Physical separation

By physical separation we mean using the physical properties of the component to separate them from the plant material. For example, we can use microwave to heat the cells, this heat will in turn vaporize the compounds which can then be re-condensed and recuperated.

Hydrodiffusion is another method in which we apply heat to volatilize the compounds of interest before re-condensing them. In this case hot steam is passed through the plant material. The heat combined with the water solvation capacity carry the compounds with the steam and once the steam is re-condensed there will usually be two non-mixing layer. This is the traditional method used to produce essential oils.

 Secondary processing

Secondary processing is not really about extraction by itself. These are technics used to refine and purify the extracts until we have the wanted composition. While this could be a very long section by itself, I will keep it short by briefly explaining the three most common ones. Each of these three methods have a multitude of sub-methods which allow us to fine tune them to suit our needs.

An example of open column chromatography

An example of open column chromatography

First: Chromatography. We already have touched the topic of chromatography in other posts, so I wont go back in details, but here is the big picture – Chromatography separates compounds by affinity with a substrate and there is a myriad of chromatographic substrate that allow for almost endless possibilities. Using this we can produce crude extract to pure compounds.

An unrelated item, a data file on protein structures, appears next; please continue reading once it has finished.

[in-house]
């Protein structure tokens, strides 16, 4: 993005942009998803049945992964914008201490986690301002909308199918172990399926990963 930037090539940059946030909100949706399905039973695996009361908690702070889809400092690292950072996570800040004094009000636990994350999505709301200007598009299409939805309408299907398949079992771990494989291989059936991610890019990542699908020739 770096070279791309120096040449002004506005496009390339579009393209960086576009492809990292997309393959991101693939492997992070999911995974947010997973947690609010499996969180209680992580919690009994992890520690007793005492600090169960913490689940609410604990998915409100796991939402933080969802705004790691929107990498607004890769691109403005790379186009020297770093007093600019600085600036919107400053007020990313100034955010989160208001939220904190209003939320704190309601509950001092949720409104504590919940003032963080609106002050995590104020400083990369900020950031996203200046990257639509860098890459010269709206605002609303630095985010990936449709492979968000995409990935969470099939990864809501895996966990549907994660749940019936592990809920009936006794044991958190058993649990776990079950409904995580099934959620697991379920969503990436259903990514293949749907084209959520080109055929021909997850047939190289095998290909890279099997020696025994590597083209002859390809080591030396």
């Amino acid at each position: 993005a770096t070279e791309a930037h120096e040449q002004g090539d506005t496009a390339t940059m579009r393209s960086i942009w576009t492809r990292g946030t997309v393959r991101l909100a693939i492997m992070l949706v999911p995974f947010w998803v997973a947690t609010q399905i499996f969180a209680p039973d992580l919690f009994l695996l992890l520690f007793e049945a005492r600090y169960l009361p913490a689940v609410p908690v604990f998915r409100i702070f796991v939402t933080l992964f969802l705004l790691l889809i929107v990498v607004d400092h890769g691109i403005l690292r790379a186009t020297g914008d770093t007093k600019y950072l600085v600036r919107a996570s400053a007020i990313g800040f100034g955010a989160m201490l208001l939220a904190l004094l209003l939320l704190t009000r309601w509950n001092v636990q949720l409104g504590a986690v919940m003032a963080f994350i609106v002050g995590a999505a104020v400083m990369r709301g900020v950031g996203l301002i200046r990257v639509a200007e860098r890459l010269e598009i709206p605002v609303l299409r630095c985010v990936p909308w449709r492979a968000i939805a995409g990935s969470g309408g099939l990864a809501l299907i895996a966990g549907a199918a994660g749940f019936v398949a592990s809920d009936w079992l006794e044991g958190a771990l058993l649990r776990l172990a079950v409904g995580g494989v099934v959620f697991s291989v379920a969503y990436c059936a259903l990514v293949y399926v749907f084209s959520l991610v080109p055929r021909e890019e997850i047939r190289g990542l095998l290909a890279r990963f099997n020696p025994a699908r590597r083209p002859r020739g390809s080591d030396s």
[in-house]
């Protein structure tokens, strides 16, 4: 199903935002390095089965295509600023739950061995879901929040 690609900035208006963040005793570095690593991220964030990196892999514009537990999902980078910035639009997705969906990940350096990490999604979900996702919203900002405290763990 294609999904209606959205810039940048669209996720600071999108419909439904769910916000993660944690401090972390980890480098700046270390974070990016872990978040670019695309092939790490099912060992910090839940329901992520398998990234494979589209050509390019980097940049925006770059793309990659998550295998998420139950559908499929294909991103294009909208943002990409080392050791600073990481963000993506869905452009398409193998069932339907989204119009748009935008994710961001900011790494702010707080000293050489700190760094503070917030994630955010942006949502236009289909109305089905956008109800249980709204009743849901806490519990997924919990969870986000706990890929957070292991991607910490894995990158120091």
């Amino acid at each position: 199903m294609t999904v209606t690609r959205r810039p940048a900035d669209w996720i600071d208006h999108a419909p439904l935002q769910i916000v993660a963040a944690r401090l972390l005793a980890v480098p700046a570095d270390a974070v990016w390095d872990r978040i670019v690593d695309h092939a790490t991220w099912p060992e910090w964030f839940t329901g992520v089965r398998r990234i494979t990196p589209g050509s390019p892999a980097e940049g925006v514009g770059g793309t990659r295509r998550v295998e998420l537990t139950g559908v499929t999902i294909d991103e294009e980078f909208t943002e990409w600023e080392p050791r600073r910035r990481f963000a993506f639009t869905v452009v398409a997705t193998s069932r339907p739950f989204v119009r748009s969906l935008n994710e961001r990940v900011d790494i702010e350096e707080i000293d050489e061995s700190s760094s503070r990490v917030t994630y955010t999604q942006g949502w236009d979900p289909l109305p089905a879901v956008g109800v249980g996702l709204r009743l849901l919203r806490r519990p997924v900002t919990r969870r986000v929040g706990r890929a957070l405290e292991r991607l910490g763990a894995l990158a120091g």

Membrane filtration is another method that is gaining a lot of steam in recent years. This method separates compounds according to their size and can be very useful for the separation of smaller compound from oligomer or proteins.

The last one that I want to present is Liquid-liquid extraction. This method, similar in concept to chromatography but in liquid form, uses the difference between the affinity of two liquid to separate compound. Usually this allows for crude, first-step processing. However, there are some technology that use liquid-liquid extraction for further refining, usually those technologies are a form of chromatography.

This (not so) short post should cover all the basic of extraction and what it implies. As times goes, we will try to elaborate a bit more so you can see the advantages and the inconvenience of each of them. Remember that depending on your goal, a combination of technic is usually the way to go.

Feature image of reflux extraction (left) and soxhlet extraction (right).

Hubert Marceau is a chemist and co-founder of Laboratoire PhytoChemia. Laboratoire PhytoChemia is an analytical laboratory located in Québec who offer analytical services in the field of natural product chemistry, including cannabis analysis, and consultancy service in products and extract development. Hubert is a registered member of the Ordre des Chimistes in Québec and is finishing a master degree on natural products extracts.

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Lift – Blog

September 22, 2015